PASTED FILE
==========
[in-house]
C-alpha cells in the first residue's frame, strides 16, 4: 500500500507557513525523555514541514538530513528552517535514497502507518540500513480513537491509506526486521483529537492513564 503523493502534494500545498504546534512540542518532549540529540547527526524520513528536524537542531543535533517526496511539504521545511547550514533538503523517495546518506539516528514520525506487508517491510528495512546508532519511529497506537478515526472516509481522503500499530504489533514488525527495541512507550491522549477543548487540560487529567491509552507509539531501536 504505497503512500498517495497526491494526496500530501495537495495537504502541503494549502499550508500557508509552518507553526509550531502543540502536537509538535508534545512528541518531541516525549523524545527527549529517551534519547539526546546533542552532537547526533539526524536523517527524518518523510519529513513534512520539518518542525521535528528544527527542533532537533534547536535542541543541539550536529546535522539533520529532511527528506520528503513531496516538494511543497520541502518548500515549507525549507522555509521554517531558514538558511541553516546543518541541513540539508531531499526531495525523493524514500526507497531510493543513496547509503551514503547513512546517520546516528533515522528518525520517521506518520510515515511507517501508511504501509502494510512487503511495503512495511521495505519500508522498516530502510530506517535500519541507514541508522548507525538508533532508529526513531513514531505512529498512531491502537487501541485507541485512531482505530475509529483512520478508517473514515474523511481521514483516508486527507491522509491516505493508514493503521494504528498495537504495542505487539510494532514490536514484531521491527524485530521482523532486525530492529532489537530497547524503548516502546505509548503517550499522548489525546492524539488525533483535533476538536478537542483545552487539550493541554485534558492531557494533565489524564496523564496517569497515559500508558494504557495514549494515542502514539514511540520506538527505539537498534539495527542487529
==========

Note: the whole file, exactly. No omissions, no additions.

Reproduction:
[in-house]
C-alpha cells in the first residue's frame, strides 16, 4: 500500500507557513525523555514541514538530513528552517535514497502507518540500513480513537491509506526486521483529537492513564 503523493502534494500545498504546534512540542518532549540529540547527526524520513528536524537542531543535533517526496511539504521545511547550514533538503523517495546518506539516528514520525506487508517491510528495512546508532519511529497506537478515526472516509481522503500499530504489533514488525527495541512507550491522549477543548487540560487529567491509552507509539531501536 504505497503512500498517495497526491494526496500530501495537495495537504502541503494549502499550508500557508509552518507553526509550531502543540502536537509538535508534545512528541518531541516525549523524545527527549529517551534519547539526546546533542552532537547526533539526524536523517527524518518523510519529513513534512520539518518542525521535528528544527527542533532537533534547536535542541543541539550536529546535522539533520529532511527528506520528503513531496516538494511543497520541502518548500515549507525549507522555509521554517531558514538558511541553516546543518541541513540539508531531499526531495525523493524514500526507497531510493543513496547509503551514503547513512546517520546516528533515522528518525520517521506518520510515515511507517501508511504501509502494510512487503511495503512495511521495505519500508522498516530502510530506517535500519541507514541508522548507525538508533532508529526513531513514531505512529498512531491502537487501541485507541485512531482505530475509529483512520478508517473514515474523511481521514483516508486527507491522509491516505493508514493503521494504528498495537504495542505487539510494532514490536514484531521491527524485530521482523532486525530492529532489537530497547524503548516502546505509548503517550499522548489525546492524539488525533483535533476538536478537542483545552487539550493541554485534558492531557494533565489524564496523564496517569497515559500508558494504557495514549494515542502514539514511540520506538527505539537498534539495527542487529